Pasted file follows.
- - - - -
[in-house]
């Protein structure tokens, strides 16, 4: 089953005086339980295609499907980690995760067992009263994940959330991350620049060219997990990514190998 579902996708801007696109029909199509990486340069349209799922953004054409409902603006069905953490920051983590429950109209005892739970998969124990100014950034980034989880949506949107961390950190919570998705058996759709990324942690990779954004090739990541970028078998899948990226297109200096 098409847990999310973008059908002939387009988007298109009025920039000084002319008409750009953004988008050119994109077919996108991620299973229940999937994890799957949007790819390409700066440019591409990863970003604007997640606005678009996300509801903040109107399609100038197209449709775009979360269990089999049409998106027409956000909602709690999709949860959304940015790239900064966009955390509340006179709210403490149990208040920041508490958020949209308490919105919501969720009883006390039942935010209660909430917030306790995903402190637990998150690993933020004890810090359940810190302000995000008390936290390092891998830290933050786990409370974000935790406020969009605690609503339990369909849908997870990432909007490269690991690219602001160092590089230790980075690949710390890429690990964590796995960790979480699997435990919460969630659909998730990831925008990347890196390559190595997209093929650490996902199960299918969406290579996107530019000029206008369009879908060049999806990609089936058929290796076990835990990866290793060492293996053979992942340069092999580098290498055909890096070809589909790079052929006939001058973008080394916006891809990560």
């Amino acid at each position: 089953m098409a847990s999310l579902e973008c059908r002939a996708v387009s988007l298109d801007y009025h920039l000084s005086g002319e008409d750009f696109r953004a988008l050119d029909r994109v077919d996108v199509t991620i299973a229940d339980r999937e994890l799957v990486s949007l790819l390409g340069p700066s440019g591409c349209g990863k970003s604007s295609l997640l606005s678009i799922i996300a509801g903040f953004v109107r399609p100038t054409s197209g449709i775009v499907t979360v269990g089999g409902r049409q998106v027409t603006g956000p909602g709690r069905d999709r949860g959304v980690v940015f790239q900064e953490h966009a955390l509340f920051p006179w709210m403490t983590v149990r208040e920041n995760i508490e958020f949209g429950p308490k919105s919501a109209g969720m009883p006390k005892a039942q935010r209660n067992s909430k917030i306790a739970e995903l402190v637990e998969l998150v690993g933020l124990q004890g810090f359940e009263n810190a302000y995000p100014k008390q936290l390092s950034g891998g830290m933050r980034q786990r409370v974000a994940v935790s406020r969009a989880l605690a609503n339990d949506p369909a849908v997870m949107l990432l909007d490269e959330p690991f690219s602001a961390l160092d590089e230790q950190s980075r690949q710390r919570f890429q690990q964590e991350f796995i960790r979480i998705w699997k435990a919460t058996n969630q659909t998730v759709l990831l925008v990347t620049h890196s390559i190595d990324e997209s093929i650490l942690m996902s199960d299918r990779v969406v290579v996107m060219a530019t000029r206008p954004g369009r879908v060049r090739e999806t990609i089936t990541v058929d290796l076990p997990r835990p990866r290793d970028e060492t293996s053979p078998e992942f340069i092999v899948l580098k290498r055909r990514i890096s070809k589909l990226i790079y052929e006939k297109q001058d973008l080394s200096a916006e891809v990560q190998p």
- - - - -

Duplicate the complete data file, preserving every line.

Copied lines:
[in-house]
């Protein structure tokens, strides 16, 4: 089953005086339980295609499907980690995760067992009263994940959330991350620049060219997990990514190998 579902996708801007696109029909199509990486340069349209799922953004054409409902603006069905953490920051983590429950109209005892739970998969124990100014950034980034989880949506949107961390950190919570998705058996759709990324942690990779954004090739990541970028078998899948990226297109200096 098409847990999310973008059908002939387009988007298109009025920039000084002319008409750009953004988008050119994109077919996108991620299973229940999937994890799957949007790819390409700066440019591409990863970003604007997640606005678009996300509801903040109107399609100038197209449709775009979360269990089999049409998106027409956000909602709690999709949860959304940015790239900064966009955390509340006179709210403490149990208040920041508490958020949209308490919105919501969720009883006390039942935010209660909430917030306790995903402190637990998150690993933020004890810090359940810190302000995000008390936290390092891998830290933050786990409370974000935790406020969009605690609503339990369909849908997870990432909007490269690991690219602001160092590089230790980075690949710390890429690990964590796995960790979480699997435990919460969630659909998730990831925008990347890196390559190595997209093929650490996902199960299918969406290579996107530019000029206008369009879908060049999806990609089936058929290796076990835990990866290793060492293996053979992942340069092999580098290498055909890096070809589909790079052929006939001058973008080394916006891809990560």
């Amino acid at each position: 089953m098409a847990s999310l579902e973008c059908r002939a996708v387009s988007l298109d801007y009025h920039l000084s005086g002319e008409d750009f696109r953004a988008l050119d029909r994109v077919d996108v199509t991620i299973a229940d339980r999937e994890l799957v990486s949007l790819l390409g340069p700066s440019g591409c349209g990863k970003s604007s295609l997640l606005s678009i799922i996300a509801g903040f953004v109107r399609p100038t054409s197209g449709i775009v499907t979360v269990g089999g409902r049409q998106v027409t603006g956000p909602g709690r069905d999709r949860g959304v980690v940015f790239q900064e953490h966009a955390l509340f920051p006179w709210m403490t983590v149990r208040e920041n995760i508490e958020f949209g429950p308490k919105s919501a109209g969720m009883p006390k005892a039942q935010r209660n067992s909430k917030i306790a739970e995903l402190v637990e998969l998150v690993g933020l124990q004890g810090f359940e009263n810190a302000y995000p100014k008390q936290l390092s950034g891998g830290m933050r980034q786990r409370v974000a994940v935790s406020r969009a989880l605690a609503n339990d949506p369909a849908v997870m949107l990432l909007d490269e959330p690991f690219s602001a961390l160092d590089e230790q950190s980075r690949q710390r919570f890429q690990q964590e991350f796995i960790r979480i998705w699997k435990a919460t058996n969630q659909t998730v759709l990831l925008v990347t620049h890196s390559i190595d990324e997209s093929i650490l942690m996902s199960d299918r990779v969406v290579v996107m060219a530019t000029r206008p954004g369009r879908v060049r090739e999806t990609i089936t990541v058929d290796l076990p997990r835990p990866r290793d970028e060492t293996s053979p078998e992942f340069i092999v899948l580098k290498r055909r990514i890096s070809k589909l990226i790079y052929e006939k297109q001058d973008l080394s200096a916006e891809v990560q190998p």